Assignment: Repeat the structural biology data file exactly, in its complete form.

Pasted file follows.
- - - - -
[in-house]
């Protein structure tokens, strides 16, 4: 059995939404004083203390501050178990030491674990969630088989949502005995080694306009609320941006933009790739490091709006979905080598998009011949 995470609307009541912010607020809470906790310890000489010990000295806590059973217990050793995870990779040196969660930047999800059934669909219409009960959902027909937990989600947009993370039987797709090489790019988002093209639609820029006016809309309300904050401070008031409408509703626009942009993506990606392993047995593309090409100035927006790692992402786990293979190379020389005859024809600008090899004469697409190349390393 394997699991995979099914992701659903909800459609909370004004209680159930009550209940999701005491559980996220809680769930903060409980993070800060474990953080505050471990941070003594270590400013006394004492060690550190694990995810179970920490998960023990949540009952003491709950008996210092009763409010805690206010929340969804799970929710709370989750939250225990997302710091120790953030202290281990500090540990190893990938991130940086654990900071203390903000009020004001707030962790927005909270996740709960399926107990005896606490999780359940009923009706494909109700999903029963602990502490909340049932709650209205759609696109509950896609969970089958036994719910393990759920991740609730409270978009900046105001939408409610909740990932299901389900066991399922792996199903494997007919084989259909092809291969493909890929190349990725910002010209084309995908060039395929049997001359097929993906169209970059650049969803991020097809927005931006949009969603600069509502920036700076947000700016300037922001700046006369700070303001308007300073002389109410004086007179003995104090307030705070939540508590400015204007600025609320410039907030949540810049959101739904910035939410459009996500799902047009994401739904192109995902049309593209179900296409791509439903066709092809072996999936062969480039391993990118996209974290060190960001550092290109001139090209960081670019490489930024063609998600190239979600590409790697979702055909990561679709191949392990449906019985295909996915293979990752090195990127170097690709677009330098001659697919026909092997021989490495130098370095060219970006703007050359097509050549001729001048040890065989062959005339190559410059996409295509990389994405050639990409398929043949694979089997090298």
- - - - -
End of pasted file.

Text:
[in-house]
């Protein structure tokens, strides 16, 4: 059995939404004083203390501050178990030491674990969630088989949502005995080694306009609320941006933009790739490091709006979905080598998009011949 995470609307009541912010607020809470906790310890000489010990000295806590059973217990050793995870990779040196969660930047999800059934669909219409009960959902027909937990989600947009993370039987797709090489790019988002093209639609820029006016809309309300904050401070008031409408509703626009942009993506990606392993047995593309090409100035927006790692992402786990293979190379020389005859024809600008090899004469697409190349390393 394997699991995979099914992701659903909800459609909370004004209680159930009550209940999701005491559980996220809680769930903060409980993070800060474990953080505050471990941070003594270590400013006394004492060690550190694990995810179970920490998960023990949540009952003491709950008996210092009763409010805690206010929340969804799970929710709370989750939250225990997302710091120790953030202290281990500090540990190893990938991130940086654990900071203390903000009020004001707030962790927005909270996740709960399926107990005896606490999780359940009923009706494909109700999903029963602990502490909340049932709650209205759609696109509950896609969970089958036994719910393990759920991740609730409270978009900046105001939408409610909740990932299901389900066991399922792996199903494997007919084989259909092809291969493909890929190349990725910002010209084309995908060039395929049997001359097929993906169209970059650049969803991020097809927005931006949009969603600069509502920036700076947000700016300037922001700046006369700070303001308007300073002389109410004086007179003995104090307030705070939540508590400015204007600025609320410039907030949540810049959101739904910035939410459009996500799902047009994401739904192109995902049309593209179900296409791509439903066709092809072996999936062969480039391993990118996209974290060190960001550092290109001139090209960081670019490489930024063609998600190239979600590409790697979702055909990561679709191949392990449906019985295909996915293979990752090195990127170097690709677009330098001659697919026909092997021989490495130098370095060219970006703007050359097509050549001729001048040890065989062959005339190559410059996409295509990389994405050639990409398929043949694979089997090298």